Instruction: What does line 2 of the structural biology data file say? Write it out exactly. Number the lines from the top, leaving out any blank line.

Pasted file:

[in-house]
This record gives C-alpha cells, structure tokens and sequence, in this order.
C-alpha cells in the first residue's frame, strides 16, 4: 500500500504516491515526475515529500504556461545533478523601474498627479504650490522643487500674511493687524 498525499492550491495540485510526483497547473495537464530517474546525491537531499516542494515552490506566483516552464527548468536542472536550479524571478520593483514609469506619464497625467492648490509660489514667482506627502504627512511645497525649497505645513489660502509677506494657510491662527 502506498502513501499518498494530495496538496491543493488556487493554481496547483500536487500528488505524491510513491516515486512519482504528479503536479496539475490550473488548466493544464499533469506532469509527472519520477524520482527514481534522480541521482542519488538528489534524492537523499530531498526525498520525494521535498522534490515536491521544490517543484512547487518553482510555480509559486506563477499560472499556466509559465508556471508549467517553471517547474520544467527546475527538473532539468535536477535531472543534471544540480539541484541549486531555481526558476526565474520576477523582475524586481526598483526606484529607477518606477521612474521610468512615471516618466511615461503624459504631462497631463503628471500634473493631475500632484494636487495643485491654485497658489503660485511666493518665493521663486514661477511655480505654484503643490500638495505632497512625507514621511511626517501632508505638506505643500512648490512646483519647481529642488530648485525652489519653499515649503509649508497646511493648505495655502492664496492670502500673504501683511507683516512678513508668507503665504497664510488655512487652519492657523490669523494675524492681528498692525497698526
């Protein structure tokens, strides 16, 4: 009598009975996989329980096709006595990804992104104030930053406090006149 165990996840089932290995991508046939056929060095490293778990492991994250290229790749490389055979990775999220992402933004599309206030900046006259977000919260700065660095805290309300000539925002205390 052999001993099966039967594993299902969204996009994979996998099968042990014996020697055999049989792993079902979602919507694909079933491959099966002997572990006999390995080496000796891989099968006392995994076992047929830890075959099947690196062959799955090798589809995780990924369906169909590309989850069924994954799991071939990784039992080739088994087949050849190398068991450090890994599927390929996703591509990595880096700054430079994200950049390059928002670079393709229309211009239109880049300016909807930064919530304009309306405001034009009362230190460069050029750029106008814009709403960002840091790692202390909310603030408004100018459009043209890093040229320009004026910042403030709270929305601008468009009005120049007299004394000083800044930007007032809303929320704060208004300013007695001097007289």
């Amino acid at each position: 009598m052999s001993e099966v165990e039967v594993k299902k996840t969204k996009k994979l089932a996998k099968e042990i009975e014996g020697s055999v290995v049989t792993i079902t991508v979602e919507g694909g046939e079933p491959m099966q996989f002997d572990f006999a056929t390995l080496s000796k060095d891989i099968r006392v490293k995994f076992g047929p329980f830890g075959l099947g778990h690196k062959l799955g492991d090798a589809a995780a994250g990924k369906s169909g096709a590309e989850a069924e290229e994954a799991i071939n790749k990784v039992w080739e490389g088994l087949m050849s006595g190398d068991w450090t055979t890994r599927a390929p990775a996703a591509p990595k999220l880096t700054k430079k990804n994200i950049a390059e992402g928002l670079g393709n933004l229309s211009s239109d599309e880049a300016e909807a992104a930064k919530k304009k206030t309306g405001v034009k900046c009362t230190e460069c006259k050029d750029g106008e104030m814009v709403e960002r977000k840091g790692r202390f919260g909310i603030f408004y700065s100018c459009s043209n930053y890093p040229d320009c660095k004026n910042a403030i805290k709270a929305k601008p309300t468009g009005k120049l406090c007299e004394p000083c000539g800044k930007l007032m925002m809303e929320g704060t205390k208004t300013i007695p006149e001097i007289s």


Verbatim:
This record gives C-alpha cells, structure tokens and sequence, in this order.